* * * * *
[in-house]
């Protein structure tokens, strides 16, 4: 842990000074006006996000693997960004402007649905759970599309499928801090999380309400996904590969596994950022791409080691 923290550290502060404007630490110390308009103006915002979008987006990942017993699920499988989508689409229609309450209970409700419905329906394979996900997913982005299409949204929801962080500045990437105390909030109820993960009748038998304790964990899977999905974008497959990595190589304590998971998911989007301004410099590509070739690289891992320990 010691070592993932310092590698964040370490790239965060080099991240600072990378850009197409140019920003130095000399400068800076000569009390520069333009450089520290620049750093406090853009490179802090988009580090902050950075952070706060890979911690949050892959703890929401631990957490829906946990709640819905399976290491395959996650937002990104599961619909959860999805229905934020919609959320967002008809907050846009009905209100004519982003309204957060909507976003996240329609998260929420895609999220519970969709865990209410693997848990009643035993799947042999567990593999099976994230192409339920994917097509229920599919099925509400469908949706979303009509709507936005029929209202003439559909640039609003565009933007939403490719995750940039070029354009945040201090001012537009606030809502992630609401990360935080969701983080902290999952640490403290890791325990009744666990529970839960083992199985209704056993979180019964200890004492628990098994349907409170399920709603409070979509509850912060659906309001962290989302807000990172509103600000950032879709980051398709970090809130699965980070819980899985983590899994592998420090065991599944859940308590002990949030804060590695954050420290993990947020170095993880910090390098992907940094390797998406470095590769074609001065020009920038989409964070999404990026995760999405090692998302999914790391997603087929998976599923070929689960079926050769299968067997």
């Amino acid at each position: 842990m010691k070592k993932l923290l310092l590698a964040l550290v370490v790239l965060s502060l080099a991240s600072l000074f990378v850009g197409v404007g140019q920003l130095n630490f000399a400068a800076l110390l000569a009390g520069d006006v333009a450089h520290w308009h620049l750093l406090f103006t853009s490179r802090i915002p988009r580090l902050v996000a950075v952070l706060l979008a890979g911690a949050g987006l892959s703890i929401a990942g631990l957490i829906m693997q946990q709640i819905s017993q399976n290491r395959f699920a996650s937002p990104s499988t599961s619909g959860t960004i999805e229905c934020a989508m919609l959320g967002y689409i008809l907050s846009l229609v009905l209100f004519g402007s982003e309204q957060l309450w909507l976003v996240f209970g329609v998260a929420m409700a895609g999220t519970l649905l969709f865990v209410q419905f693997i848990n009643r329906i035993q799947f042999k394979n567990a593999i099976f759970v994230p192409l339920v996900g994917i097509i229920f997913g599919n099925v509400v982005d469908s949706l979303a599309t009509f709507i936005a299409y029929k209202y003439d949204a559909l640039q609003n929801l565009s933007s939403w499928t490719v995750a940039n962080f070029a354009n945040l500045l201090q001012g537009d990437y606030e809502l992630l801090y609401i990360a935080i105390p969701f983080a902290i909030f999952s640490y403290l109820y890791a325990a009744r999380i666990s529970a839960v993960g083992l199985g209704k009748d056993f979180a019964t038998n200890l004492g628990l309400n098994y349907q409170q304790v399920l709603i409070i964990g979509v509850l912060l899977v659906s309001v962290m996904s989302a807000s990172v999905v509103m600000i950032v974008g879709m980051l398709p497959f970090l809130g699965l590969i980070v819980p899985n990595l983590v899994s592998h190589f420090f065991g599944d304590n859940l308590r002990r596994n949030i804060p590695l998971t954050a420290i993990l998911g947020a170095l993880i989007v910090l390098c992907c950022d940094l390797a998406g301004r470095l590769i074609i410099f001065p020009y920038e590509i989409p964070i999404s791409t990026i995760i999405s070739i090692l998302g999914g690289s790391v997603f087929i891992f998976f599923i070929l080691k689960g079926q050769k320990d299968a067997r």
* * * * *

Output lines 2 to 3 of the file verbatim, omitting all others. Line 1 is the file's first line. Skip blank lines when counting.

């Protein structure tokens, strides 16, 4: 842990000074006006996000693997960004402007649905759970599309499928801090999380309400996904590969596994950022791409080691 923290550290502060404007630490110390308009103006915002979008987006990942017993699920499988989508689409229609309450209970409700419905329906394979996900997913982005299409949204929801962080500045990437105390909030109820993960009748038998304790964990899977999905974008497959990595190589304590998971998911989007301004410099590509070739690289891992320990 010691070592993932310092590698964040370490790239965060080099991240600072990378850009197409140019920003130095000399400068800076000569009390520069333009450089520290620049750093406090853009490179802090988009580090902050950075952070706060890979911690949050892959703890929401631990957490829906946990709640819905399976290491395959996650937002990104599961619909959860999805229905934020919609959320967002008809907050846009009905209100004519982003309204957060909507976003996240329609998260929420895609999220519970969709865990209410693997848990009643035993799947042999567990593999099976994230192409339920994917097509229920599919099925509400469908949706979303009509709507936005029929209202003439559909640039609003565009933007939403490719995750940039070029354009945040201090001012537009606030809502992630609401990360935080969701983080902290999952640490403290890791325990009744666990529970839960083992199985209704056993979180019964200890004492628990098994349907409170399920709603409070979509509850912060659906309001962290989302807000990172509103600000950032879709980051398709970090809130699965980070819980899985983590899994592998420090065991599944859940308590002990949030804060590695954050420290993990947020170095993880910090390098992907940094390797998406470095590769074609001065020009920038989409964070999404990026995760999405090692998302999914790391997603087929998976599923070929689960079926050769299968067997």
């Amino acid at each position: 842990m010691k070592k993932l923290l310092l590698a964040l550290v370490v790239l965060s502060l080099a991240s600072l000074f990378v850009g197409v404007g140019q920003l130095n630490f000399a400068a800076l110390l000569a009390g520069d006006v333009a450089h520290w308009h620049l750093l406090f103006t853009s490179r802090i915002p988009r580090l902050v996000a950075v952070l706060l979008a890979g911690a949050g987006l892959s703890i929401a990942g631990l957490i829906m693997q946990q709640i819905s017993q399976n290491r395959f699920a996650s937002p990104s499988t599961s619909g959860t960004i999805e229905c934020a989508m919609l959320g967002y689409i008809l907050s846009l229609v009905l209100f004519g402007s982003e309204q957060l309450w909507l976003v996240f209970g329609v998260a929420m409700a895609g999220t519970l649905l969709f865990v209410q419905f693997i848990n009643r329906i035993q799947f042999k394979n567990a593999i099976f759970v994230p192409l339920v996900g994917i097509i229920f997913g599919n099925v509400v982005d469908s949706l979303a599309t009509f709507i936005a299409y029929k209202y003439d949204a559909l640039q609003n929801l565009s933007s939403w499928t490719v995750a940039n962080f070029a354009n945040l500045l201090q001012g537009d990437y606030e809502l992630l801090y609401i990360a935080i105390p969701f983080a902290i909030f999952s640490y403290l109820y890791a325990a009744r999380i666990s529970a839960v993960g083992l199985g209704k009748d056993f979180a019964t038998n200890l004492g628990l309400n098994y349907q409170q304790v399920l709603i409070i964990g979509v509850l912060l899977v659906s309001v962290m996904s989302a807000s990172v999905v509103m600000i950032v974008g879709m980051l398709p497959f970090l809130g699965l590969i980070v819980p899985n990595l983590v899994s592998h190589f420090f065991g599944d304590n859940l308590r002990r596994n949030i804060p590695l998971t954050a420290i993990l998911g947020a170095l993880i989007v910090l390098c992907c950022d940094l390797a998406g301004r470095l590769i074609i410099f001065p020009y920038e590509i989409p964070i999404s791409t990026i995760i999405s070739i090692l998302g999914g690289s790391v997603f087929i891992f998976f599923i070929l080691k689960g079926q050769k320990d299968a067997r």